Access Riders

A rider is a document that touring musicians and other performers use. Whether that's lighting, the right brand of beer, or a total ban on brown M&Ms, it's the rider which makes sure that everyone has what they need to be at their best. The thing is, it's not just Van Halen who have specific requirements in order to perform. Everyone does.

When you're neurodivergent - and/or disabled in any other way - asking for your needs to be met is fraught with difficulty. There's the fear of being seen awkward, or of having support needs misunderstood. Then there's the drain of explaining the same thing to a different person for the twenty-third time. It's easy to feel like you want to give up and not ask for help at all.

That's where the Access Rider comes in. It details what you need to perform, in whatever context you do that. It's a living document which will eventually cover all of scenarios you work with, whether you are appearing on stage or working at a desk. And it's not a boring list of reasonable adjustments (useful though those may be), it's an expression of your exceptional talent as well as your needs.

That said, it is absolutely legitimate to ask for your needs to be met at work. In the UK, the Equality Act 2010 makes it illegal for organisations to treat a disabled person unfavourably as a result of their disability. It's also worth remembering that we're usually not asking for any more than anyone else is getting, it's just that we have a different set of requirements to some others. All we're doing is identifying the barriers that we face and asking for them to be removed, so that we're free to do our thing just like anybody else.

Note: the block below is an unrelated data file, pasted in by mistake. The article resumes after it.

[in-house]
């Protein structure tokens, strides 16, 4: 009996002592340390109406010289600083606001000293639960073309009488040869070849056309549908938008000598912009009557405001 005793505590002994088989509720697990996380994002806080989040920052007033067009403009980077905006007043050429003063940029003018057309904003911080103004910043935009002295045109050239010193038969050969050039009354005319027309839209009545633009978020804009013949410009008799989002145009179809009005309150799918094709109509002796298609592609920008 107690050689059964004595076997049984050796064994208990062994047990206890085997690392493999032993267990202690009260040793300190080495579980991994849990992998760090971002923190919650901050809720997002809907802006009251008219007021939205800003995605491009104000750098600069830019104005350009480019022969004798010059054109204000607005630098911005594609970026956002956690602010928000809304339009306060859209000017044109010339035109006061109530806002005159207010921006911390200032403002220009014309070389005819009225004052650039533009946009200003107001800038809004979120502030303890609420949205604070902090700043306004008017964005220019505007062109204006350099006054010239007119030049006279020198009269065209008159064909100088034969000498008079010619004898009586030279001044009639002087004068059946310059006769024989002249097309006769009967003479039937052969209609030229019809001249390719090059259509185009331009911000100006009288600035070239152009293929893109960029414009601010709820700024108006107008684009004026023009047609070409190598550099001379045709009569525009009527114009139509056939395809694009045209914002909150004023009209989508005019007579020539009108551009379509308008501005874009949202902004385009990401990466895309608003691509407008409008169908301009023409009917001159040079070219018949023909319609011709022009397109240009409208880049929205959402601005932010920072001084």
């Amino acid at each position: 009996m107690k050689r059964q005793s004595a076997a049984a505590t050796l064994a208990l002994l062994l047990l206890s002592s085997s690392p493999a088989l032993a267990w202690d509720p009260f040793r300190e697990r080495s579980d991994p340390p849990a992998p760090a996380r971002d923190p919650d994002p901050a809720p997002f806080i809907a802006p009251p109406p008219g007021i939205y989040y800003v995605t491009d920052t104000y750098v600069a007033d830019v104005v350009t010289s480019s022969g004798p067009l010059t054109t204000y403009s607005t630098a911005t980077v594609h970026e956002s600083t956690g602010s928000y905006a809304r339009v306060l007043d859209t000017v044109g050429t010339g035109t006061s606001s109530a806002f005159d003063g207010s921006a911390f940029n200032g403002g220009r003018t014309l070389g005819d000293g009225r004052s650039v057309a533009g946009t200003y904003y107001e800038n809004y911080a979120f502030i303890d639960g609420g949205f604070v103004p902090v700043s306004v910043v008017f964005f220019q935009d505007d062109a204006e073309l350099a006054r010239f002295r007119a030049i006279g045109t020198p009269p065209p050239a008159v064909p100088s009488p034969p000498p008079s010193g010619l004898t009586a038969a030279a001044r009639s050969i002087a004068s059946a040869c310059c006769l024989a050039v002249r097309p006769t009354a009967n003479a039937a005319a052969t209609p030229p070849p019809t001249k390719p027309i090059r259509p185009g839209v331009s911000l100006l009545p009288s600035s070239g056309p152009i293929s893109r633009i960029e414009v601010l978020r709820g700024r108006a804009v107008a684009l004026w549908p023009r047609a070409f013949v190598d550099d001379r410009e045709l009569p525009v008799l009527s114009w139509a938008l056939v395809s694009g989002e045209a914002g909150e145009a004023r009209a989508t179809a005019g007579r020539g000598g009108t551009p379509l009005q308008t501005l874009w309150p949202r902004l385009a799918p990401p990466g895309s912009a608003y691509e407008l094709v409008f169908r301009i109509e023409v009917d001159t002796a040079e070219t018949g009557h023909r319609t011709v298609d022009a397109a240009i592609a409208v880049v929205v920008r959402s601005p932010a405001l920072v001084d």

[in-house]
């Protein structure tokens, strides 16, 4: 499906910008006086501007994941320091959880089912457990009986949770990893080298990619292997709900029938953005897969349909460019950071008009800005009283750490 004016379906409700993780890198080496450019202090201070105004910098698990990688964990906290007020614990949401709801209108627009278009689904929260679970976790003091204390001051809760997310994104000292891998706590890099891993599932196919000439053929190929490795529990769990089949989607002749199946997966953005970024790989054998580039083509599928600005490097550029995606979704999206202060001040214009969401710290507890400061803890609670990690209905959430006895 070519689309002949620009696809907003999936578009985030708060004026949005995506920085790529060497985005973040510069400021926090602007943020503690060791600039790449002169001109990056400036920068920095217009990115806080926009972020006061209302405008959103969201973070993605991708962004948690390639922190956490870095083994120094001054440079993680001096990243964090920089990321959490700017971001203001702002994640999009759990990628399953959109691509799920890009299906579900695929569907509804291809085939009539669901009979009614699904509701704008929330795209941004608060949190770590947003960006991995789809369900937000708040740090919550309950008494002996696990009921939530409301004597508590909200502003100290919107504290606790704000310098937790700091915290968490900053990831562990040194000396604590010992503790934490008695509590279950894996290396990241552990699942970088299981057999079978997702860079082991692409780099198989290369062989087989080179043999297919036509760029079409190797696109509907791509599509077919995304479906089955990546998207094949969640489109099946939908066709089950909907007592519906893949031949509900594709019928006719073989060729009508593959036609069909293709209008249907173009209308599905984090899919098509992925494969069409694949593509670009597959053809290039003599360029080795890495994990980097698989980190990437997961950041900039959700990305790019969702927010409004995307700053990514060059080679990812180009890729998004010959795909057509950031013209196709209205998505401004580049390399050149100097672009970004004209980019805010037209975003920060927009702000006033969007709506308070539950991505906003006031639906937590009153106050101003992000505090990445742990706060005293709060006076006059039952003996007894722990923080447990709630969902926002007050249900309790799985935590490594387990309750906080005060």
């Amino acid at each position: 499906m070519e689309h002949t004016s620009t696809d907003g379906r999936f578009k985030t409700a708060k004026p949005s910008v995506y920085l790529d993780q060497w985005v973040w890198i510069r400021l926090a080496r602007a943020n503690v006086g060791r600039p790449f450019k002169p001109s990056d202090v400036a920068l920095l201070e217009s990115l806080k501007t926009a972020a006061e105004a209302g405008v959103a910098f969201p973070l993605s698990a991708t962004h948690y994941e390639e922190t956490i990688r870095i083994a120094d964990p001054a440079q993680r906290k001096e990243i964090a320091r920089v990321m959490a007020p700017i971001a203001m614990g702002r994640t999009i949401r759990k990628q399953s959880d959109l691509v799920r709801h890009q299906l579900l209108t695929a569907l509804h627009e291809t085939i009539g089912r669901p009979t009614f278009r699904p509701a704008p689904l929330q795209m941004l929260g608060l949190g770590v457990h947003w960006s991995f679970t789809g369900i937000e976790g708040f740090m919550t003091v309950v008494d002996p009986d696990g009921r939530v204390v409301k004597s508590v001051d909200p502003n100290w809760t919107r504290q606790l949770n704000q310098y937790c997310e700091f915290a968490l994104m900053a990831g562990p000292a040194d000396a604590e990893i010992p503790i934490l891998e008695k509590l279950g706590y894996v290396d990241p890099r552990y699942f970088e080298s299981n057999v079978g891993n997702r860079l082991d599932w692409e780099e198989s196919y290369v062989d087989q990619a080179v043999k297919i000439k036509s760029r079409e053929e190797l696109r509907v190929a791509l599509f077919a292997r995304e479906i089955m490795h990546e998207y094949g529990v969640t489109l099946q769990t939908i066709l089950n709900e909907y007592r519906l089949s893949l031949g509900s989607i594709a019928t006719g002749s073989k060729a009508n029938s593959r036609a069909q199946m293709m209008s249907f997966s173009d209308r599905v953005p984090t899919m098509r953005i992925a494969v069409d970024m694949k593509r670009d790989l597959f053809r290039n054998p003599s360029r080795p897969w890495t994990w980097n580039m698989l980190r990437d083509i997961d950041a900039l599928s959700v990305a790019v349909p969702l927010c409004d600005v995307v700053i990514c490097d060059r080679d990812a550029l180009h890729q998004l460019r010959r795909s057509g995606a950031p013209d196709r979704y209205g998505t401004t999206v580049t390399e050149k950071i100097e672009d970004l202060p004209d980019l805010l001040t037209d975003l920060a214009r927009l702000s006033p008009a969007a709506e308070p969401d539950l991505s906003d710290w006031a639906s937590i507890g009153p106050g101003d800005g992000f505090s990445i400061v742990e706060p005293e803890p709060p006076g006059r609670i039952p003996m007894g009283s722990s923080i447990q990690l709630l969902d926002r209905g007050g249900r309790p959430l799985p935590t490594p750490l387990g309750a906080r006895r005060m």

So, what should you put in the thing? Consider including:

  • How you like to be addressed (Name, pronouns, etc...)
  • Your preferred modes of communication (speech, text, etc...) and how you like people to contact you
  • Documentary and bureaucratic needs (reading information, filling in forms, etc...)
  • Your travel, accommodation and catering needs
  • What tools support you in doing your job
  • The times of day and durations you can comfortably work, along with breaks (mental and/or physical)
  • Any sensory sensitivities (bright lights, strong smells, etc...)
  • Any costs associated with meeting your access needs
  • How people can ask questions and find out more

Tips for putting together a rider:

  • Don't share anything that feels uncomfortable or private. Your need is valid without extra justification.
  • Include links that help explain anything that might be unfamiliar to colleagues.
  • Ask for what you need to feel safe and comfortable in your work.
  • If you work in different ways consider putting together a specific section for each one (e.g. presentations, meetings, writing work, interviews)